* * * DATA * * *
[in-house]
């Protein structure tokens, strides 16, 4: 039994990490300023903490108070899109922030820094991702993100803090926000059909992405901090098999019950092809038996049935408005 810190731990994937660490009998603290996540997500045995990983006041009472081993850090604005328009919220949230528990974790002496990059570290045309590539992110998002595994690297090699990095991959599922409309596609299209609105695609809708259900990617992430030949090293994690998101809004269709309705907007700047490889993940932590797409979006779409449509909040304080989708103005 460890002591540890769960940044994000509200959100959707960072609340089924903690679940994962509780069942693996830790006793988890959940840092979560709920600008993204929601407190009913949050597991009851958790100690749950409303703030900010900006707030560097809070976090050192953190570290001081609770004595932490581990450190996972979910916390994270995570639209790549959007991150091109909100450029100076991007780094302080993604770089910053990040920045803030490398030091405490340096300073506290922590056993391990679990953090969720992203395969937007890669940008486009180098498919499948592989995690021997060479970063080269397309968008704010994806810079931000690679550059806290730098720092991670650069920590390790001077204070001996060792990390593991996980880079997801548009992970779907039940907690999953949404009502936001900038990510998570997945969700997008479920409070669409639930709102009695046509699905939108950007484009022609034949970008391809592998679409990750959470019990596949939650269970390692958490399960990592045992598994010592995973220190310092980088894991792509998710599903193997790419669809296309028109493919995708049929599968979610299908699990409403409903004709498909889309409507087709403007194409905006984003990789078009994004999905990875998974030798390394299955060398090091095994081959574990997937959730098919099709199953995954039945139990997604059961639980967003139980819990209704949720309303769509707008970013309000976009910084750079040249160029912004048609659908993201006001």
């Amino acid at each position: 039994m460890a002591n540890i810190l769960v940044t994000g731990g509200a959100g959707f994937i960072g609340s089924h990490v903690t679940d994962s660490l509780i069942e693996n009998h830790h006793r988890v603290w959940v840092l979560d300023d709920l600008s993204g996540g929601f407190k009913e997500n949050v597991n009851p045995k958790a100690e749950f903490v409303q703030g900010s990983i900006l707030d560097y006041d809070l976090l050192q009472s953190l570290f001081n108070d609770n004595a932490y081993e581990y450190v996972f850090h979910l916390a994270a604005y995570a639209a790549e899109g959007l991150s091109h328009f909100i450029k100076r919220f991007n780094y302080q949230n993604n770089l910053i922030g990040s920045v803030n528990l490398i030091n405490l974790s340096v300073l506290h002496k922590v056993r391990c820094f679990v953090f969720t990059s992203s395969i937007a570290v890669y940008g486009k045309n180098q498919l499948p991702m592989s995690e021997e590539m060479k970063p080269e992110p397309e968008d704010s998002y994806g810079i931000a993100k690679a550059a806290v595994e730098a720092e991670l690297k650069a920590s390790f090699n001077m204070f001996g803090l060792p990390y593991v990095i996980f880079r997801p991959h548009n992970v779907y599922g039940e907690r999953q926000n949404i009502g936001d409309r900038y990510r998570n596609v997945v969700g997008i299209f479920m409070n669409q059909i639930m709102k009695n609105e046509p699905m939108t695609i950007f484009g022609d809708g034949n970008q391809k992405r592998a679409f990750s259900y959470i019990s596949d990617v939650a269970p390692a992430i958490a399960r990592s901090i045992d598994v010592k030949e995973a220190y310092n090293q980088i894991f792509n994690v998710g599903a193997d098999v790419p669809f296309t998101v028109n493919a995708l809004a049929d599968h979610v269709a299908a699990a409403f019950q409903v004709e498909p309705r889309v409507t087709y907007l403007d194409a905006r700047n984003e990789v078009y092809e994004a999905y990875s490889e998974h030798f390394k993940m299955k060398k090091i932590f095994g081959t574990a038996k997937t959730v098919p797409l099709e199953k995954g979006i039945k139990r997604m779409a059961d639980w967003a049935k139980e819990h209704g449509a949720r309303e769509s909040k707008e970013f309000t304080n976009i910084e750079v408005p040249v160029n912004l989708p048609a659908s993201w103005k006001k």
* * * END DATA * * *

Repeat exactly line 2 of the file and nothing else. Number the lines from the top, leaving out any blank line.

């Protein structure tokens, strides 16, 4: 039994990490300023903490108070899109922030820094991702993100803090926000059909992405901090098999019950092809038996049935408005 810190731990994937660490009998603290996540997500045995990983006041009472081993850090604005328009919220949230528990974790002496990059570290045309590539992110998002595994690297090699990095991959599922409309596609299209609105695609809708259900990617992430030949090293994690998101809004269709309705907007700047490889993940932590797409979006779409449509909040304080989708103005 460890002591540890769960940044994000509200959100959707960072609340089924903690679940994962509780069942693996830790006793988890959940840092979560709920600008993204929601407190009913949050597991009851958790100690749950409303703030900010900006707030560097809070976090050192953190570290001081609770004595932490581990450190996972979910916390994270995570639209790549959007991150091109909100450029100076991007780094302080993604770089910053990040920045803030490398030091405490340096300073506290922590056993391990679990953090969720992203395969937007890669940008486009180098498919499948592989995690021997060479970063080269397309968008704010994806810079931000690679550059806290730098720092991670650069920590390790001077204070001996060792990390593991996980880079997801548009992970779907039940907690999953949404009502936001900038990510998570997945969700997008479920409070669409639930709102009695046509699905939108950007484009022609034949970008391809592998679409990750959470019990596949939650269970390692958490399960990592045992598994010592995973220190310092980088894991792509998710599903193997790419669809296309028109493919995708049929599968979610299908699990409403409903004709498909889309409507087709403007194409905006984003990789078009994004999905990875998974030798390394299955060398090091095994081959574990997937959730098919099709199953995954039945139990997604059961639980967003139980819990209704949720309303769509707008970013309000976009910084750079040249160029912004048609659908993201006001």